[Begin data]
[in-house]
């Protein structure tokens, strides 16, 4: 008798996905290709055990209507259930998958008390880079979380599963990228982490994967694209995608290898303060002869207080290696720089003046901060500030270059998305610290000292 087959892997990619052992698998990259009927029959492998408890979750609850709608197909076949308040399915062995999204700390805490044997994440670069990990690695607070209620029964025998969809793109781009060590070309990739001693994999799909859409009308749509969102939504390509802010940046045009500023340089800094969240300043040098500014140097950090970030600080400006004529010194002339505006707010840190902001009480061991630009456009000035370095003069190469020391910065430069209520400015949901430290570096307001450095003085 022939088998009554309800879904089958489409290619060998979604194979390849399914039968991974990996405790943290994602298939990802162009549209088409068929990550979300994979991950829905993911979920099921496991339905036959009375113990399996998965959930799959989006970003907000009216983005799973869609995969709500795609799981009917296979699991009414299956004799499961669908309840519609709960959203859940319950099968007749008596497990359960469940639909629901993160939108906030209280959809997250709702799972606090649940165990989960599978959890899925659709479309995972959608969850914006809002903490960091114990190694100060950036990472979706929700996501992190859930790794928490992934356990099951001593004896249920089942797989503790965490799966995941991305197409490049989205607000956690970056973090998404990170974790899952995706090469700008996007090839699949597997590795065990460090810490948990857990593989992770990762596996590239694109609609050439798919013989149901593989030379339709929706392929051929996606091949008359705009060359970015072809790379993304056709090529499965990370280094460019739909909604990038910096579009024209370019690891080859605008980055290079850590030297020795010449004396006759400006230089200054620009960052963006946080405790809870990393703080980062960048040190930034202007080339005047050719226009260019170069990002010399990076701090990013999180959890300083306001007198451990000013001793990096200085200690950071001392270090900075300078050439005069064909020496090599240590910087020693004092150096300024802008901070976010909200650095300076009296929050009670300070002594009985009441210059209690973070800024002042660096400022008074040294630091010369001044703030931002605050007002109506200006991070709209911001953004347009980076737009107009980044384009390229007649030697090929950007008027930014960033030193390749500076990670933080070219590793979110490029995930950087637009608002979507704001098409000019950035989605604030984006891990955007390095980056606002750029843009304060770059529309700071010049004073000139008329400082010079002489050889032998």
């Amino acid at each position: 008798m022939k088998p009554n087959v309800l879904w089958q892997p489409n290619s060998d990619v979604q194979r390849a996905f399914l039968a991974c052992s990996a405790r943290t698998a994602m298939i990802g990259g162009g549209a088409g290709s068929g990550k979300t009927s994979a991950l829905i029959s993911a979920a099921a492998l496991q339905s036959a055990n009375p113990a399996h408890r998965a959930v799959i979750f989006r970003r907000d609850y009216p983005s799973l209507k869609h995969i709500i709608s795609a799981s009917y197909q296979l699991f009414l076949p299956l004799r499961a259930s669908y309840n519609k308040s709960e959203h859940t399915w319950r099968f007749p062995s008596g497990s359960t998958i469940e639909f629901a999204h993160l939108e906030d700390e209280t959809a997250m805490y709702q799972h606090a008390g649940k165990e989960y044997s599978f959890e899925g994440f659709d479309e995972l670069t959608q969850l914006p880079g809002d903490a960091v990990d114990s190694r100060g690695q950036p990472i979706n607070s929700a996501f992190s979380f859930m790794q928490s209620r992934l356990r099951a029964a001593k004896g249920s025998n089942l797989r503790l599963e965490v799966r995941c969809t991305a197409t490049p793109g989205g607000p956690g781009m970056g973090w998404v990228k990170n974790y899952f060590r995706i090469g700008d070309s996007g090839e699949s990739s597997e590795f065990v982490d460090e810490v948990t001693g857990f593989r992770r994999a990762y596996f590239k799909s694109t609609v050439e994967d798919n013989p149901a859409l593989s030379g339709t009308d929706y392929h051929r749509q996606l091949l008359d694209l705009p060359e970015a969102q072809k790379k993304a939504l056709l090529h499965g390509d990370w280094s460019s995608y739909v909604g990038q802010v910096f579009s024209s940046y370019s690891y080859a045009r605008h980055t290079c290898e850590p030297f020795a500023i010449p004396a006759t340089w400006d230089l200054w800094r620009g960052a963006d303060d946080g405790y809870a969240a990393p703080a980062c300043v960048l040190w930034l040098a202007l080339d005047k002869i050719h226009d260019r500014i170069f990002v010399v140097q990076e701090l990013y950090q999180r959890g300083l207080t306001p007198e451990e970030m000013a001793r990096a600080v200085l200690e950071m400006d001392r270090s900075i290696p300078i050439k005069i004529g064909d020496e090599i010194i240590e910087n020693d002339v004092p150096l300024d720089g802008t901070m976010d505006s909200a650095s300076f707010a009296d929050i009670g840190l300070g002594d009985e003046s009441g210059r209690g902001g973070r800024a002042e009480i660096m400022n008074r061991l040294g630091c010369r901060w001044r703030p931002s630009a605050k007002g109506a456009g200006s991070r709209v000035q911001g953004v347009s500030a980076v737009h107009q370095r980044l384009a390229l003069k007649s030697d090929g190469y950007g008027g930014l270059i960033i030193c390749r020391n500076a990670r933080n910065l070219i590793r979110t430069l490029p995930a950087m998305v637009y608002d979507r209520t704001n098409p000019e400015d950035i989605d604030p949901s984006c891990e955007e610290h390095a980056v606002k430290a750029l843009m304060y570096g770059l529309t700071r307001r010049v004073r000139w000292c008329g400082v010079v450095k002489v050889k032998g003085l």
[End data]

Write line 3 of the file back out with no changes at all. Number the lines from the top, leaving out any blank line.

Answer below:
């Amino acid at each position: 008798m022939k088998p009554n087959v309800l879904w089958q892997p489409n290619s060998d990619v979604q194979r390849a996905f399914l039968a991974c052992s990996a405790r943290t698998a994602m298939i990802g990259g162009g549209a088409g290709s068929g990550k979300t009927s994979a991950l829905i029959s993911a979920a099921a492998l496991q339905s036959a055990n009375p113990a399996h408890r998965a959930v799959i979750f989006r970003r907000d609850y009216p983005s799973l209507k869609h995969i709500i709608s795609a799981s009917y197909q296979l699991f009414l076949p299956l004799r499961a259930s669908y309840n519609k308040s709960e959203h859940t399915w319950r099968f007749p062995s008596g497990s359960t998958i469940e639909f629901a999204h993160l939108e906030d700390e209280t959809a997250m805490y709702q799972h606090a008390g649940k165990e989960y044997s599978f959890e899925g994440f659709d479309e995972l670069t959608q969850l914006p880079g809002d903490a960091v990990d114990s190694r100060g690695q950036p990472i979706n607070s929700a996501f992190s979380f859930m790794q928490s209620r992934l356990r099951a029964a001593k004896g249920s025998n089942l797989r503790l599963e965490v799966r995941c969809t991305a197409t490049p793109g989205g607000p956690g781009m970056g973090w998404v990228k990170n974790y899952f060590r995706i090469g700008d070309s996007g090839e699949s990739s597997e590795f065990v982490d460090e810490v948990t001693g857990f593989r992770r994999a990762y596996f590239k799909s694109t609609v050439e994967d798919n013989p149901a859409l593989s030379g339709t009308d929706y392929h051929r749509q996606l091949l008359d694209l705009p060359e970015a969102q072809k790379k993304a939504l056709l090529h499965g390509d990370w280094s460019s995608y739909v909604g990038q802010v910096f579009s024209s940046y370019s690891y080859a045009r605008h980055t290079c290898e850590p030297f020795a500023i010449p004396a006759t340089w400006d230089l200054w800094r620009g960052a963006d303060d946080g405790y809870a969240a990393p703080a980062c300043v960048l040190w930034l040098a202007l080339d005047k002869i050719h226009d260019r500014i170069f990002v010399v140097q990076e701090l990013y950090q999180r959890g300083l207080t306001p007198e451990e970030m000013a001793r990096a600080v200085l200690e950071m400006d001392r270090s900075i290696p300078i050439k005069i004529g064909d020496e090599i010194i240590e910087n020693d002339v004092p150096l300024d720089g802008t901070m976010d505006s909200a650095s300076f707010a009296d929050i009670g840190l300070g002594d009985e003046s009441g210059r209690g902001g973070r800024a002042e009480i660096m400022n008074r061991l040294g630091c010369r901060w001044r703030p931002s630009a605050k007002g109506a456009g200006s991070r709209v000035q911001g953004v347009s500030a980076v737009h107009q370095r980044l384009a390229l003069k007649s030697d090929g190469y950007g008027g930014l270059i960033i030193c390749r020391n500076a990670r933080n910065l070219i590793r979110t430069l490029p995930a950087m998305v637009y608002d979507r209520t704001n098409p000019e400015d950035i989605d604030p949901s984006c891990e955007e610290h390095a980056v606002k430290a750029l843009m304060y570096g770059l529309t700071r307001r010049v004073r000139w000292c008329g400082v010079v450095k002489v050889k032998g003085l």